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Children on the Lower East Side, New York City, c. 1940's.
Lower East Side, New York City, c. 1940's.Rebecca Lepkoff—Courtesy Howard Greenberg Gallery
Children on the Lower East Side, New York City, c. 1940's.
Children on the Lower East Side, New York City, c. 1940's.
Children on the Lower East Side, New York City, c. 1940's.
Man on the Lower East Side, New York City, c. 1940's.
New York City, 1963.
New York City, 1963.
New York City, 1963.
Police restraint, 1979
Knife Fight Alphabet City New York City 1979
Prostitute jeans 1981 New York City
Female cop in hallway, New York City, 1978
2nd Avenue New York City, 1980
A gangster holds the tools of his trade: a gun and dime bags of crack cocaine, each with a street value of $5 USD. Summer Housing Public Housing Projects, Bedford Stuyvesant, Brooklyn, NY, 2007.
Crack and heroin addicted mother of three shoots up in the bathroom while her children are knocking on the door asking for help with their homework. Bushwick, Brooklyn, NY, 2004.
Enrique performs at the crossroads in Mexico City. Mexico, 2007.
A police officer patrols rooftops of the public housing projects. Summer Housing Public Housing Projects, Bedford Stuyvesant, Brooklyn, NY, 2005.
USA. New York City. 1979. World Trade Center or the Twin Towers.
Ann Slavit’s inflatable vinyl sculpture Della Street (©1978), exhibited at Museum of Contemporary Crafts, New York City, USA, 1978.
USA. New York City. 1969.
A young couple from the East Flatbush section of Brooklyn, 1980.
3 brothers from East Flatbush, Brooklyn, share an intimate moment after leaving the barbershop, 1988.
Tougher than leather. The Lower East Side, NYC, c. 1985.
A former Marine who served in the Vietnam war with the 3rd Marine division during 1968 -1969. The Lower East side, NYC,1988.
Pro-Vietnam War demonstrator, New York City, 1968.
Anti-Vietnam War demonstration, New York City, 1968
Pro-Vietnam War demonstrators with flag, New York City 1968.
Jeanette's neighbors in their kitchen, Brooklyn, New York, 1979.
USA. New York City. 1996.
USA. New York City. 1986.
USA. New York City. Woman walking on Fifth Avenue. 1992.
Man in New York City, c. 1993-1997. McDonald's sign
New York City, c. 1993-1997. Fire hydrant
New York City, c. 1993-1997. Woman in glasses
New York City, c. 1993-1997. Red head man smoking ciggarette
USA. New York City. 1959. Brooklyn Gang. Bengie combing his hair outside the candy store.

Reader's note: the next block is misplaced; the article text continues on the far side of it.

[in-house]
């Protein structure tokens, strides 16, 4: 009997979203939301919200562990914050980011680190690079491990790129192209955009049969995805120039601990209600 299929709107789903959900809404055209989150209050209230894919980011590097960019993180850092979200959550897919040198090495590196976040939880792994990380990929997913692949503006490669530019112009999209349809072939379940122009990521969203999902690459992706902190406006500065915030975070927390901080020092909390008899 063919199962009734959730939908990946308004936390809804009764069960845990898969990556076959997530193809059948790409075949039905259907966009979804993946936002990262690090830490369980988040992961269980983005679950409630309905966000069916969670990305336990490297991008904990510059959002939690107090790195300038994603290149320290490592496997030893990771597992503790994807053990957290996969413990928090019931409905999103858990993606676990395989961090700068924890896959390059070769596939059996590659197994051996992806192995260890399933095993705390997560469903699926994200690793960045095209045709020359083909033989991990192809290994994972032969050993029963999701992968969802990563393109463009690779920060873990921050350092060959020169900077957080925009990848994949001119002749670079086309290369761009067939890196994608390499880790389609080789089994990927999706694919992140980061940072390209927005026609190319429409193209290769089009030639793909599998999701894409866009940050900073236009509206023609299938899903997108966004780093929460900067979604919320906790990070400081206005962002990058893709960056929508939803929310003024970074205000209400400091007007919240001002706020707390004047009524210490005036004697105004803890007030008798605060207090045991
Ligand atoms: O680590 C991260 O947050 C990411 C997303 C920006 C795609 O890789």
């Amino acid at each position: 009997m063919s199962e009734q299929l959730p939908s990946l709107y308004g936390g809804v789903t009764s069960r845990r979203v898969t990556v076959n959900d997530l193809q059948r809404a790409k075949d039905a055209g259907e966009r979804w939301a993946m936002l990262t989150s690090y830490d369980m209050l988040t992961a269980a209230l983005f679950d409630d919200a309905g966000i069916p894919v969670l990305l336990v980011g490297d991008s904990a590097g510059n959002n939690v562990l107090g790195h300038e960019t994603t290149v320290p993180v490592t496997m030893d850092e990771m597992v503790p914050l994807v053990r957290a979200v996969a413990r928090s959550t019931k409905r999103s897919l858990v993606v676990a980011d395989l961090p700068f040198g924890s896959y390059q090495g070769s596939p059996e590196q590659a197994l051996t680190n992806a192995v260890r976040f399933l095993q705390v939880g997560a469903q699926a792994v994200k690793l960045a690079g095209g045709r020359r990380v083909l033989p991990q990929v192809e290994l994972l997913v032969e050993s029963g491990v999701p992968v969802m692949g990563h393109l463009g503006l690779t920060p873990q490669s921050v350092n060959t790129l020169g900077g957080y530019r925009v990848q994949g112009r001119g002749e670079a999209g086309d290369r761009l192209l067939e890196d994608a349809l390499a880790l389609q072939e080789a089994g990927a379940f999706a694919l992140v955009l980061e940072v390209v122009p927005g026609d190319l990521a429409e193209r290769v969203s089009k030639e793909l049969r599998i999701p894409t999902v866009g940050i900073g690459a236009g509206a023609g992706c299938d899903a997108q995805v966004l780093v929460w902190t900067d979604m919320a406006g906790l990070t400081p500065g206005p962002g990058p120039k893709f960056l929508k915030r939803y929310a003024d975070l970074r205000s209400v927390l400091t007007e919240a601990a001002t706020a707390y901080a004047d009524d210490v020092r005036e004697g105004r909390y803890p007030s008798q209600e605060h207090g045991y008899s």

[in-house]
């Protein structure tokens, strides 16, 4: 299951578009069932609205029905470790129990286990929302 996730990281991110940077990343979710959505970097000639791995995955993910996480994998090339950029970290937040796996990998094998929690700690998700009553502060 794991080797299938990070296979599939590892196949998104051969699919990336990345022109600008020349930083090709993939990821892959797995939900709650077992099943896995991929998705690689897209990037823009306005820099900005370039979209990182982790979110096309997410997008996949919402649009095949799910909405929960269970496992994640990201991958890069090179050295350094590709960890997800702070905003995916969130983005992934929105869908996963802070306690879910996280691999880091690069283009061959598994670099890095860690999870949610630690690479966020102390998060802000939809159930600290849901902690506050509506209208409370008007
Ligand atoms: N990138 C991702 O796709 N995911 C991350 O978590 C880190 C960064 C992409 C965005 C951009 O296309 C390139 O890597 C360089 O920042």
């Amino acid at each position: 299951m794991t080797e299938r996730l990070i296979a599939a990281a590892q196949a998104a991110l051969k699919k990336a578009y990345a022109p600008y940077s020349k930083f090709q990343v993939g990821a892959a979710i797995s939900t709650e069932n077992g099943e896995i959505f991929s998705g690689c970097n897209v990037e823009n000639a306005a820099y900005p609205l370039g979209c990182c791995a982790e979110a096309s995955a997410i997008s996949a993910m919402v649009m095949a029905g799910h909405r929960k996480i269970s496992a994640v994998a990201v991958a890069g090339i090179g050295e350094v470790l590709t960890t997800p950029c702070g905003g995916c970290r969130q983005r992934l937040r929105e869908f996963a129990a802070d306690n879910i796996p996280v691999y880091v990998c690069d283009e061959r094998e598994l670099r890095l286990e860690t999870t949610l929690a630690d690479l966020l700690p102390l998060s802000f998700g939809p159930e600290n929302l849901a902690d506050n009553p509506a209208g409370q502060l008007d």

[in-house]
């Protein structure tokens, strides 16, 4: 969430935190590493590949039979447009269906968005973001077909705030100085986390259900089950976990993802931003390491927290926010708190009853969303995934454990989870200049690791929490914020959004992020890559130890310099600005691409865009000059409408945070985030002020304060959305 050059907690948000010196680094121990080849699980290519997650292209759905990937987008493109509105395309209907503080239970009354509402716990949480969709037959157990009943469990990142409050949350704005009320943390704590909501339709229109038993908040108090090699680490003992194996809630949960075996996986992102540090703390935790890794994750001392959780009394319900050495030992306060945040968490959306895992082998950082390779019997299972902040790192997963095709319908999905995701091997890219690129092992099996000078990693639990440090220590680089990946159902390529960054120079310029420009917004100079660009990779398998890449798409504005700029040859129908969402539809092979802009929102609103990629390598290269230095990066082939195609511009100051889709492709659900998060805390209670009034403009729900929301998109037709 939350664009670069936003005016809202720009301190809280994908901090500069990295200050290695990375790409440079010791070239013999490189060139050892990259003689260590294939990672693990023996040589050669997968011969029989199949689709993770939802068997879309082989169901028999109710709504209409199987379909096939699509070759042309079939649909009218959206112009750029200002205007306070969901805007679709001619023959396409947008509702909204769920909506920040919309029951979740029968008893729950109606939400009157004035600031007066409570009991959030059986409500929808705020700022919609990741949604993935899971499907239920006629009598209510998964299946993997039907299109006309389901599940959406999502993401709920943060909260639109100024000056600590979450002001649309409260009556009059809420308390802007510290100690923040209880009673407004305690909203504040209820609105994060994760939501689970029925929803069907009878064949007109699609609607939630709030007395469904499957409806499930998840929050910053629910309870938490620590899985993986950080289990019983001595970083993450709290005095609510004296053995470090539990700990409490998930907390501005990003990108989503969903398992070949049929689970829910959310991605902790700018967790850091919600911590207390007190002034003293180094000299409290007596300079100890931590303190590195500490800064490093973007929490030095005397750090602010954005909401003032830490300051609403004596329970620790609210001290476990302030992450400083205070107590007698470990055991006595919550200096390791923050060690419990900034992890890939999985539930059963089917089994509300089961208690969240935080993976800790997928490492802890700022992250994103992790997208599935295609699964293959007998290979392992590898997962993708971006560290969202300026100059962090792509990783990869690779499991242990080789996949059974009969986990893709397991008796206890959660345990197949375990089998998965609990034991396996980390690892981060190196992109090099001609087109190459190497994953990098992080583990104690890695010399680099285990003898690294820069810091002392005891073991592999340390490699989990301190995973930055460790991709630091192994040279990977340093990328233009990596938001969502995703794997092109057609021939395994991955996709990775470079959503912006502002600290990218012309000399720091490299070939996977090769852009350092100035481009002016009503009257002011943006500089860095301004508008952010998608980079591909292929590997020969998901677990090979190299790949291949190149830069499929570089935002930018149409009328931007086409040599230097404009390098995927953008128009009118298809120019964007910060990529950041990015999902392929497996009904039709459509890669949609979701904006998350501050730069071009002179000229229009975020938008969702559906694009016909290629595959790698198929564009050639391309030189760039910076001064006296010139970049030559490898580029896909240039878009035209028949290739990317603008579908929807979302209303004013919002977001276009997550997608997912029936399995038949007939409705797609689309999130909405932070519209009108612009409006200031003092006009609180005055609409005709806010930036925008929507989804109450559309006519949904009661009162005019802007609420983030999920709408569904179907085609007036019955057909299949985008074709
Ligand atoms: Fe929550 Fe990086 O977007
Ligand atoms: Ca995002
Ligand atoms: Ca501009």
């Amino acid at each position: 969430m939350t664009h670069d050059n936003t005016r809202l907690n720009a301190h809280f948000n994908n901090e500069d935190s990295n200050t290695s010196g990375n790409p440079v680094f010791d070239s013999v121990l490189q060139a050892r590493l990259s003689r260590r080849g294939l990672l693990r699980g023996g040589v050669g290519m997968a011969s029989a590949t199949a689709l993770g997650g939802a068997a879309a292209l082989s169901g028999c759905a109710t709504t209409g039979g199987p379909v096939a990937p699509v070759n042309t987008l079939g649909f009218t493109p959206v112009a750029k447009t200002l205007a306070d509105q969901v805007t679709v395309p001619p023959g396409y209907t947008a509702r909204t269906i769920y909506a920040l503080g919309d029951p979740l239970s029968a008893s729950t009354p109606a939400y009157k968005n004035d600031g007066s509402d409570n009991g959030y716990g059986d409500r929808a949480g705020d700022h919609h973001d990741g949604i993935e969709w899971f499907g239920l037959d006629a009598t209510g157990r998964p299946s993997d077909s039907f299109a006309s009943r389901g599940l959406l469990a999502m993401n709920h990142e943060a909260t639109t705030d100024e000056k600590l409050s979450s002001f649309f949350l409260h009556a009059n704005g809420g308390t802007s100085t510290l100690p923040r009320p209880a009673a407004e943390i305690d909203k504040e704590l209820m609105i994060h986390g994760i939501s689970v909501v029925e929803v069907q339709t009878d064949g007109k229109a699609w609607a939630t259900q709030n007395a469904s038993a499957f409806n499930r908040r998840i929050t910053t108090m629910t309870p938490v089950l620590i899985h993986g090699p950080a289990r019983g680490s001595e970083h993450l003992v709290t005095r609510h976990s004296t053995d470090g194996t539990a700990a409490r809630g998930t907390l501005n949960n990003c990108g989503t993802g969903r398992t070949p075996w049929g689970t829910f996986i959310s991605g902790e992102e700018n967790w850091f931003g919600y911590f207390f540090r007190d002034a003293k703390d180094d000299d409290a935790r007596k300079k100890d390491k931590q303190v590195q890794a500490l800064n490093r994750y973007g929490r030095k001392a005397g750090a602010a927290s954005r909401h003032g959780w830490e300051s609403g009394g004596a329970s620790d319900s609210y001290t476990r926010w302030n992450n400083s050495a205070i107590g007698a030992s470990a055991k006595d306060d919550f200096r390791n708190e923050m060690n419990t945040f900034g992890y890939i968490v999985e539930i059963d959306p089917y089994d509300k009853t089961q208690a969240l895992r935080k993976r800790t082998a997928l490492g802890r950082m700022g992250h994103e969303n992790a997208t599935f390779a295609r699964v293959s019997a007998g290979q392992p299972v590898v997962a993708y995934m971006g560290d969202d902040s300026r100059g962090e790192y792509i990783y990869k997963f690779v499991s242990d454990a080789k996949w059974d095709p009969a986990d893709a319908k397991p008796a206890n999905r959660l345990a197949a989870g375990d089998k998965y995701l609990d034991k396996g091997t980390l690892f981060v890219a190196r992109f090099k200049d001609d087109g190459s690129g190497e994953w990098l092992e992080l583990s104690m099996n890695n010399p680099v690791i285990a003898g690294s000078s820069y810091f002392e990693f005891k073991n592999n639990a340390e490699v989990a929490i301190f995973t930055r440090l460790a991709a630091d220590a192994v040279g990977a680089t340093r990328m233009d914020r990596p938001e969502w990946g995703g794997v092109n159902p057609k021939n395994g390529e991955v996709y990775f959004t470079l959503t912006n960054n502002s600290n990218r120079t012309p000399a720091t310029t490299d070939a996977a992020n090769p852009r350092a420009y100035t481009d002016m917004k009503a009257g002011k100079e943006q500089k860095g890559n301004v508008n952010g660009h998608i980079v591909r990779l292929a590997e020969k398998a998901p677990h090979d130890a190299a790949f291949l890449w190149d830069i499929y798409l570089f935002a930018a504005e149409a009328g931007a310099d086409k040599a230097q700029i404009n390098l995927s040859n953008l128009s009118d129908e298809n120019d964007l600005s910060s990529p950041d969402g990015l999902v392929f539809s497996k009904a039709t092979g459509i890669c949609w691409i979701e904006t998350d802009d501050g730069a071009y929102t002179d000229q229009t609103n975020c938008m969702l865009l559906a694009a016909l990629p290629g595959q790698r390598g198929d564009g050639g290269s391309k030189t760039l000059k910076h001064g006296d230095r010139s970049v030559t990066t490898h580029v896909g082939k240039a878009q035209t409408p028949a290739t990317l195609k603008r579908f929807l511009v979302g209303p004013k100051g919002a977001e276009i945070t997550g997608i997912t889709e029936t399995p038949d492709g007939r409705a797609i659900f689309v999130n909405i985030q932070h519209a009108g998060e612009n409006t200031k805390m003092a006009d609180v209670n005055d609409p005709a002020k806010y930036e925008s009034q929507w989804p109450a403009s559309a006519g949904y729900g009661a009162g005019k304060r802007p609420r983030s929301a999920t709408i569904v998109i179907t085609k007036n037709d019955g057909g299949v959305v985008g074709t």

USA. New York City. 1959. Brooklyn Gang.
USA. New York City. 1959. Brooklyn Gang.
Lower East Side, New York City, 1978. Kids playing in street with car
Lower East Side, New York City, 1978. Kids playing in the street
Lower East Side, New York City, 1978. Kids playing in the street
Lower East Side, New York City, 1978. Kids playing in the street
Lower East Side, New York City, c. 1940's.
Rebecca Lepkoff—Courtesy Howard Greenberg Gallery
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On Everybody Street: Meet New York's Famous Street Photographers

Feb 26, 2014

Why is it that some photographers take to the studio, while others take to the street? Is street photography photojournalism, art -- or both?

These are some of the questions raised by Everybody Street, a new documentary chronicling the life and work of 13 of New York's most renowned street photographers, including Joel Meyerowitz, Bruce Gilden, Mary Ellen Mark, Elliot Erwitt, Jeff Mermelstein, Boogie and Martha Cooper.

In order to find answers, director Cheryl Dunn shadows these photographers -- many of whom are still working -- as they share their often-personal relationships with the camera, and interlaces the resulting oral history-like conversations with images of their unedited photographic stills. It's a meandering, engrossing film that, despite its sometimes fractured pace, nonetheless centers solidly around New York as an important center of street photography, and the craft itself as an always diverse -- if often inconsistent -- form of revelation.

A trailer for Cheryl Dunn's Everybody Street

For Dunn, it is the immediacy of this photographic form that sets it apart: "There is a big element of chance," she tells TIME. "You need to be open to anything. It's different from other forms."

Indeed, through Dunn's eyes we certainly see the sheer diversity of the photographers' work. There is the nervy discomfort of Boogie's projects on crack addicts, the natural elegance of Mary Ellen Mark's Vietnam war protestor portraits, and there is a beautiful, sometimes sublime joy that emerges from Elliot Erwitt's lens.

Dunn's direction leaves us with little doubt, too, that while this may be a unique form of photography, it is surely a branch of photojournalism; a branch often as coarse and as wonderful as the streets from which it emerged.

Everybody Street plays March 3rd at 7pm the School of Visual Arts in New York. A Q&A session with director Cheryl Dunn and photographer Joel Meyerowitz, moderated by TIME's Director of Photography Kira Pollack, will follow. RSVP for this event at everybodystreet@alldayeveryday.com

Join LightBox's first ever live Twitter chat Friday, Feb. 28 at 3pm EST with Everybody Street director @cheryldunn7 #AskLightbox

Richard Conway is Reporter/Producer for TIME LightBox. Follow him on twitter @ RichardJConway

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